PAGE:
Thursday, 13 February 2014

Migration beats activism

I agree with everything in Bryan Caplan's post. If you have the option to move away from an oppressive place, moving makes far more sense than trying to change the system. You're doing pointless harm to your family by staying.

Now imagine that you live in a place that, while pretty prosperous, has a whole lot of things you find oppressive. You spend a lot of time complaining about those things. Your sons stand a non-trivial chance of someday being drafted into the army or some kind of national service. While you don't find the laws against using drugs to be personally binding, there's the lowish probability risk of being subject to an erroneous no-knock armed police raid if the cops get something wrong. Cops kill people very often in these raids; at best, they just terrify your children. If you drive near the country's borders, the internal security police might stop you and demand your papers. There's the low but real risk that the cops will just decide to seize whatever cash you have with youThe schools are guarded like a prison camps. You like betting on odd claims; the local police in your county have a history of showing up at the front door of people who make bets and shooting them - this happened to a dentist just a few miles from your own house. And the police could use selections from your anarchist writings to ex post justify just about anything they decided to do, if you get the unlucky lotto ticket. If your kids screw up a bit when they're older or are even suspected of having done so (again, low but non-zero chance), the system's really pretty horrible. If one of your children messes up and sells drugs even once from your house (very very unlikely, but not impossible), the government can make you homeless.

While you're able to live most of the time unimpeded by this stuff in a bubble of like-minded friends, the random-draw risks are a bit worrying. You could kinda model it as living in a nice place, but with a small risk that you and your family will be the ones selected for some horrible annual ritual sacrifice. You never attend the annual sacrificial ritual despite its broad popularity; you instead do what you can to try and stop the ritual. Maybe you have more protection against being selected for the annual sacrifice ritual than do most folks because you're not really in the typically preyed-upon cohort, but that risk is still there. You pay your taxes, knowing that that money is taken to fund the annual sacrificial ritual.

Yes, the case for migrating out of really terrible third world places is definitely much much stronger than the case for moving out of Fairfax County. But still...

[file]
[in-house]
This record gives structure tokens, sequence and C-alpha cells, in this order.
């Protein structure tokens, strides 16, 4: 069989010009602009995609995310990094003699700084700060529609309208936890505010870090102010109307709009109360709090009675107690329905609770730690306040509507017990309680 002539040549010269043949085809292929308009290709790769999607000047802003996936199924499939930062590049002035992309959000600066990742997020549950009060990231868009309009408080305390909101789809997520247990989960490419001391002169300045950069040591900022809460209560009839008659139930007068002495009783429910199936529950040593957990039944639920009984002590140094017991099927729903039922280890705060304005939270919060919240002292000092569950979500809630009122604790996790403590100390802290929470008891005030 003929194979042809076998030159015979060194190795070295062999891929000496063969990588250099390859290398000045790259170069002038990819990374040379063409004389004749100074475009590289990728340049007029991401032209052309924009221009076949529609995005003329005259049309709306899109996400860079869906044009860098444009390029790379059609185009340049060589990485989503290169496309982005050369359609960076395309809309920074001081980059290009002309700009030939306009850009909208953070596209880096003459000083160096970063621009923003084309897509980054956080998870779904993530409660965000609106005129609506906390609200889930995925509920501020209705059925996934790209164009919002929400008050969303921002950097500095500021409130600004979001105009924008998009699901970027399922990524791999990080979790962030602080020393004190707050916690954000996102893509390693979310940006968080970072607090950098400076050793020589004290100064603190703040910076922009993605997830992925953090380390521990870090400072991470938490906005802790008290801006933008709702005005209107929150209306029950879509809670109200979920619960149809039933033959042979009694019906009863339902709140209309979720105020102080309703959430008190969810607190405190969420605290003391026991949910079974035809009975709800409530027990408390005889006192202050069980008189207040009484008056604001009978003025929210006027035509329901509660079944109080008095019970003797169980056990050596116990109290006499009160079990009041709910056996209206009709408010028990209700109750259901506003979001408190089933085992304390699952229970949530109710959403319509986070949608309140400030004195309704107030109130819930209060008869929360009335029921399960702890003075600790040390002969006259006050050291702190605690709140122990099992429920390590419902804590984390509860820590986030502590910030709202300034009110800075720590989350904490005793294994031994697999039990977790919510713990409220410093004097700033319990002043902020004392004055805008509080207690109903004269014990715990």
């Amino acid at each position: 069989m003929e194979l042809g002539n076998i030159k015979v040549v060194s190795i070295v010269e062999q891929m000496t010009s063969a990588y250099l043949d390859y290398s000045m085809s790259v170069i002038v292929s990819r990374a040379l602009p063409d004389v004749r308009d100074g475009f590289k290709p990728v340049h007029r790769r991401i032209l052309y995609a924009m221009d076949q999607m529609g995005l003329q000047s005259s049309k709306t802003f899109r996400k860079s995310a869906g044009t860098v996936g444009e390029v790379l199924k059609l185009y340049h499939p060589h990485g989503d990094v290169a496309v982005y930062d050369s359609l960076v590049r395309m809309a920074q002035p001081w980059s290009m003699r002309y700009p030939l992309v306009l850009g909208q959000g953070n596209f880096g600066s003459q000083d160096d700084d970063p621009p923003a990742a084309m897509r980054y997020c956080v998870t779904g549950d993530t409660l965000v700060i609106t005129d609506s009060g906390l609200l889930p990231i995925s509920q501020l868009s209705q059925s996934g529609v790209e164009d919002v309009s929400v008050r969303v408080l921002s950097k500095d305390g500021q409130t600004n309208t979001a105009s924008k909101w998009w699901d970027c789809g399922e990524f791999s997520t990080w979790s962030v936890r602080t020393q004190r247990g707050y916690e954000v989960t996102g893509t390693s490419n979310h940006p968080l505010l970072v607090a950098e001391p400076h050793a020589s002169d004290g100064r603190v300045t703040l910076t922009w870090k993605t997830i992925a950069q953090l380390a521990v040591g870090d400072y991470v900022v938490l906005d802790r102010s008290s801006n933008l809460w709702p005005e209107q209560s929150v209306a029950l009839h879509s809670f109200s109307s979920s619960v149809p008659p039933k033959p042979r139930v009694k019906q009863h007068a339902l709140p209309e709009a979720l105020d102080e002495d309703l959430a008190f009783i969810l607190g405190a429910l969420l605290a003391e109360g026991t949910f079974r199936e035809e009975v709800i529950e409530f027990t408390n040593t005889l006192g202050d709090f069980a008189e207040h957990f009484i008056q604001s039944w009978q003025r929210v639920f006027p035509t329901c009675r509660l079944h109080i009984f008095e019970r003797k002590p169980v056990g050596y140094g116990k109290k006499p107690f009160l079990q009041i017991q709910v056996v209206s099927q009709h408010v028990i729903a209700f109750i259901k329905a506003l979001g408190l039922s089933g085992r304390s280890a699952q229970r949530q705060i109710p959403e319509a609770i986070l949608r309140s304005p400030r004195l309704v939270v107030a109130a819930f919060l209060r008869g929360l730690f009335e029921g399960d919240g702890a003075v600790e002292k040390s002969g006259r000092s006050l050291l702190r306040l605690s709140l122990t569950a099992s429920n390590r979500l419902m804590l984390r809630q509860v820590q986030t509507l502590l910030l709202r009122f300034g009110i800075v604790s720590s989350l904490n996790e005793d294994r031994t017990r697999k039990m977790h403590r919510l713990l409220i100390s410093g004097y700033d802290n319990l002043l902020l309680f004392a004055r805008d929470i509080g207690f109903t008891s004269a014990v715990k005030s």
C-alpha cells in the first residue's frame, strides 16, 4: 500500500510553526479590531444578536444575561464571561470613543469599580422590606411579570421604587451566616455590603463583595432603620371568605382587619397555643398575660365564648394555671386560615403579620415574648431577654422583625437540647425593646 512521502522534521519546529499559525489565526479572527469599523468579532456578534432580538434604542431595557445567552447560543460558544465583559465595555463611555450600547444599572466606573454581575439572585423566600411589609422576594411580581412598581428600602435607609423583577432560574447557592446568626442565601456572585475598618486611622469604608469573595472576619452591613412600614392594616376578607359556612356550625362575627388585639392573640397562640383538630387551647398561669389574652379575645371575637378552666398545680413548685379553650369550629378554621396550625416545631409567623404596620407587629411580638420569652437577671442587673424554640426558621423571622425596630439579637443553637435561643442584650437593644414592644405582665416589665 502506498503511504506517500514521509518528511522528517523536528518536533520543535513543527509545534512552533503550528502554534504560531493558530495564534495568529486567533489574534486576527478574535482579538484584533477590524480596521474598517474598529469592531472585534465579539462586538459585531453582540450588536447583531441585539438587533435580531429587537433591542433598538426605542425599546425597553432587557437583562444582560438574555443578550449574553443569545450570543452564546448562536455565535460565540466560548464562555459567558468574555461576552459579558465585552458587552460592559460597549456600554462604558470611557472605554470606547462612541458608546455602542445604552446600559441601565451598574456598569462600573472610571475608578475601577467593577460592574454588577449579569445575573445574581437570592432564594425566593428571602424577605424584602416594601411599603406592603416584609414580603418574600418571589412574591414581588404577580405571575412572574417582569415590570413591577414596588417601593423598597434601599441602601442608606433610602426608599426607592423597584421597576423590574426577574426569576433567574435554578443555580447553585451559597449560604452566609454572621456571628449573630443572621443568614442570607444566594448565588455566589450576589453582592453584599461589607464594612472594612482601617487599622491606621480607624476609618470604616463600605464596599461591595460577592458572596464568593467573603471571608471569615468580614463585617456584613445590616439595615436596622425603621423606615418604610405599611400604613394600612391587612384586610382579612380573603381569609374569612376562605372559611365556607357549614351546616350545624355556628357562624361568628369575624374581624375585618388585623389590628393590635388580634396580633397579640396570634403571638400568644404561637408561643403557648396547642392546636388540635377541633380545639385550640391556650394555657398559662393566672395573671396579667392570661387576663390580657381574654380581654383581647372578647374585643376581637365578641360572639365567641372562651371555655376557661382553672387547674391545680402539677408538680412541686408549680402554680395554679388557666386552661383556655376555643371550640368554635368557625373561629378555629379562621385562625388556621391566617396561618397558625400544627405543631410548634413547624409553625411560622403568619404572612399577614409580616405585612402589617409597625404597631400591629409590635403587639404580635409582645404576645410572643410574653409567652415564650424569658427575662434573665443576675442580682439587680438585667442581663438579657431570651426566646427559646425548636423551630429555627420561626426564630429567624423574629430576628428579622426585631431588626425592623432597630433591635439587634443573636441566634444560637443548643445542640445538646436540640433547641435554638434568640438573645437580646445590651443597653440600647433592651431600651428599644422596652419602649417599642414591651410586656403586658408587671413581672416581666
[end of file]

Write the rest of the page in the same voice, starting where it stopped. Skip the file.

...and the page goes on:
1. Have to say, though, that the way you describe Fairfax County makes it sound exactly the sort of place to stay well away from. As the heading said "the cop is out of control".

  2. It is a beautiful, rich place with fantastic food. Just don't colour outside the lines.

  3. I'm kind of sad that you posted this personal message to me publicly, Eric, rather than just emailing it...

  4. You're not Bryan! I'm ribbing Bryan a bit here and wouldn't have posted it if I thought he'd have taken offence.

  5. I know, I'm just playing with you. :p

    Any one of my Kiwi mates could have written the same exact thing though, just with "Los Angeles County" (where cops shooting up innocent Latina women's trucks in a manhunt for a large black man is considered a "reasonable mistake" and requires only remedial training for the officers involved) substituted.for Faifax.

  6. Those kinds of shenanigans are pretty much non-existent here. On the other hand, the mandatory government earthquake insurance will completely screw you if you're ever in an earthquake.

  7. Well, we'll see how Sacramento handles the next quake. The California Earthquake Authority, set up after the Northridge quake, provides voluntary quake insurance here, but apparently the combo of relatively high deductibles, perceived high rates, and the erosion of the recency bias has resulted in coverage rates down around 12% in the state.

    I'd bet on a bailout, but betting markets are illegal here.

  8. Phillipe Legrain has written a book in migration and claims available economic gains

    from unimpeded right to migrate is four times (from memory) those achieved from global trade in goods and services. Benefits split roughly equally in flowing to the migrant, the recipient country and the source country of the migrant. Stranding of sunk capital, physical and human, interacting with politicians explains a lot about the world.